Friday, January 9, 2009

FLIRTING WITH DISASTER


Coming soon: My misadventures in Bogotá, Colombia. (In the meantime, see the photos above for your viewing enjoyment.) But first things first. Two days ago I was reminded -- again! -- of why I love Buenos Aires. It's not just the whole absence-makes-the-heart-grow-fonder thing that some 10 days away caused to bloom in full force, or the fact that it's so good to be back to the faded glamour of BA, where the air (despite the "good air" literal translation of the city's name) is occasionally unbreathable, the people too pushy and the sidewalks littered with dog poo.

The thing is, in Buenos Aires, even a trip to an internet cafe can be an adventure. Many months ago, I went to one in order to print out a homework assignment for my Spanish class. As usual, I had a problem with the computer-community printer link and asked the attendant for help. Boy, did I get more than I requested -- personable service indeed! As he leaned down beside me, he used one hand to maneuver the keyboard and the other to squeeze and stroke my lap. What kind of wanton hubris is this?! I thought to myself, channeling Tommy Lee Jones in The Client.

Honestly, I was slightly flattered. Although hardly porteño hot, the internet cafe employee had that semi-attractive guy-on-the-street appeal that you probably wouldn't really notice unless you actually made contact with him, for whatever reason. (How's that for a ringing endorsement?) But I also wondered, Is it so obvious that I play for that team? After all, I was fresh from my Pilates class and looking my absolute butchest (of course, truly butch guys never use words like "butch," but I'm hardly what the Brits would classify as "camp"). More importantly, I worried that some other client would notice his brazen come on.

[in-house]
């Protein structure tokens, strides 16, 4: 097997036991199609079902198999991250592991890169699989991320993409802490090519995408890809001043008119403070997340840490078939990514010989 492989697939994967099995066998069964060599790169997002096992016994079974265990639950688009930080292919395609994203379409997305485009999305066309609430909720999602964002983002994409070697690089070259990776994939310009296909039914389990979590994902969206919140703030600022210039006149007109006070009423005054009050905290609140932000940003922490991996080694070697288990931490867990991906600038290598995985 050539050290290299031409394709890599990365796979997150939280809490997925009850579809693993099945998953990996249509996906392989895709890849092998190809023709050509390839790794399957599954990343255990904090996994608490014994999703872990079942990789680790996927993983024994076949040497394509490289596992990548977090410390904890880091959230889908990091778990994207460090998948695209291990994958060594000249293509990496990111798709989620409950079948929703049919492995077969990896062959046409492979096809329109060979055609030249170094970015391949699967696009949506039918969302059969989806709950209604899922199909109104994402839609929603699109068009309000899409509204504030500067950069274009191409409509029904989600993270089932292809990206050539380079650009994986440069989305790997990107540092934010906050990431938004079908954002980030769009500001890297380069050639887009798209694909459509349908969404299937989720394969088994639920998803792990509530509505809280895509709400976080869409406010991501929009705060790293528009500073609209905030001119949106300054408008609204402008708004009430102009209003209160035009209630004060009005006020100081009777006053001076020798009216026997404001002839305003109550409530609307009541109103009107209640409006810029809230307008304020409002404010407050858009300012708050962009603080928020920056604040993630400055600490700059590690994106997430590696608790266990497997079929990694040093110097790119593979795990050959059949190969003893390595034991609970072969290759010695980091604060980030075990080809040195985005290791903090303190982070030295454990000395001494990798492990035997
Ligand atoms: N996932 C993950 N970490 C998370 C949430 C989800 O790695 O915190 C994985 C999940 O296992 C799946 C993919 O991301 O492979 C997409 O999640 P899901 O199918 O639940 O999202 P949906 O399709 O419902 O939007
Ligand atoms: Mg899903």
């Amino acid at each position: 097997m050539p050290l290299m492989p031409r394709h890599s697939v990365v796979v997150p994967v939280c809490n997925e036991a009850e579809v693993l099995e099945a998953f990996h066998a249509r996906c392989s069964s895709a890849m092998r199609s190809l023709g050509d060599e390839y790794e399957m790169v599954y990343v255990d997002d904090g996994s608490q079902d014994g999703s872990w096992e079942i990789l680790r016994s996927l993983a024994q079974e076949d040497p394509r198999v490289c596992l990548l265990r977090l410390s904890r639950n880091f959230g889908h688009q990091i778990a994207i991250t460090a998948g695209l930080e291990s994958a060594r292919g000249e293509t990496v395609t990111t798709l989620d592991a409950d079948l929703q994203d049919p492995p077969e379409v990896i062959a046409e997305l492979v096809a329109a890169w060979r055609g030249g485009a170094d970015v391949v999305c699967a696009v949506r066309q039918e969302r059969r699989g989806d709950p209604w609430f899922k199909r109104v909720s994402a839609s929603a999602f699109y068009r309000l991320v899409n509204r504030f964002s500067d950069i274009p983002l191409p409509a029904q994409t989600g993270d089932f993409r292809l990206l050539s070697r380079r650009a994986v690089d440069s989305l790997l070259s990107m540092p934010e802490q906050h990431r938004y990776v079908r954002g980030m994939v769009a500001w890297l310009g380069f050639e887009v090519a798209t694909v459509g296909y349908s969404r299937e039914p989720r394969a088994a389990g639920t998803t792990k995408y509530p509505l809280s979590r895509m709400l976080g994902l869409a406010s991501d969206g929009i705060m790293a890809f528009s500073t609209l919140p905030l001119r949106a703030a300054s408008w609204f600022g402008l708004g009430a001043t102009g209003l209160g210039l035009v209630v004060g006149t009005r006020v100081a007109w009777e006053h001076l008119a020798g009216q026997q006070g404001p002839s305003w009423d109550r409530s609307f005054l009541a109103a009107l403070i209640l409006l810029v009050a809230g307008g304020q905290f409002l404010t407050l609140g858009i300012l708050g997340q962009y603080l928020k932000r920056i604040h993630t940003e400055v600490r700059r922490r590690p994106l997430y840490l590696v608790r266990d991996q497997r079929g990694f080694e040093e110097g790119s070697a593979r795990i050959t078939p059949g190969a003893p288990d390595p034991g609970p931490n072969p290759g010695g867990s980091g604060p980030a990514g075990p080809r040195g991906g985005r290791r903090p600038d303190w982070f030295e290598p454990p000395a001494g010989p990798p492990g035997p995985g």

Thankfully, I managed to scram with my pages, my dignity and mi pantalones de gimnasio intact and put the whole episode out of my mind. Well, after I shared it with a few close friends and and some well-chosen strangers. Then two days ago, I found myself in a bind. I had an afternoon of meetings with writers for the Time Out travel guide that I'm currently editing, and I had to print copies pronto. My only choice was to return to the scene of my previous embarassment, as it was the only internet cafe with a printer conveniently located between point A and point B.

I prayed my previous "suitor" would no longer be working there (and truth be told, I prayed a little that he would). Alas, he was. I asked for a computer with a connection to the printer, and after shooting me a wink of recognition, he professionally directed me to a computer close to the front. Moments later, he was by my side, offering his help should I need it. He patted my leg, squeezed my shoulder and went on his way. I prayed I would be able to make it on my own, but once again, the computer-printer connection went awry, so I approached the bench.

He came over, did some quick maneuvering, more or less kept his hands to himself and -- voila! -- my pages began to emerge from the printer. So far, so good. I went to the counter to pay, and he helped all of the other customers before turning his attention to me. "Sería 16 pesos," he said with a mischievous grin. As I pulled out my money, he fixed his eyes on my face, smiling the entire time. Taking my 20 pesos, he began to interrogate me. "¿De donde sos?" New York. "Estás en Buenos Aires solo?" Yes, just me. "No tenés novia [No]... novio [No]... pareja [No]?" I tried to remain as calm and casual as possible. No girlfriend, no boyfriend, no pareja -- that's "couple" en español. (Incidentally, I would be asked the same question two more times in the next 24 hours, and each time my response would be greeted with equal parts shock and disbelief.) "¡Qué pena! Y sos tan hermoso," he said, hopefully, eyes still fixed on me, even as he was counting my change. He handed it back to me: 20 pesos, 10 pesos, a pair of two-peso bills, the entire time looking into my eyes and not at the cash.

It took me a second to realize that he was giving me change for a 50, not for the 20 that I had given him. He had been so preoccupied with flirting that he didn't even realize what he was doing. I stood frozen in front of the gum and candy display, answering his questions quickly and mechanically but not sure how to respond to this money thing. He handed me the bills, smiling, flirtatiously, hopefully. I could have sworn I even saw a twinkle in his eye. I stood there smiling back, politely, mind racing, honesty impulses bubbling under but not quite over. For the first time since I had stepped inside the internet cafe, I didn't know what to say.
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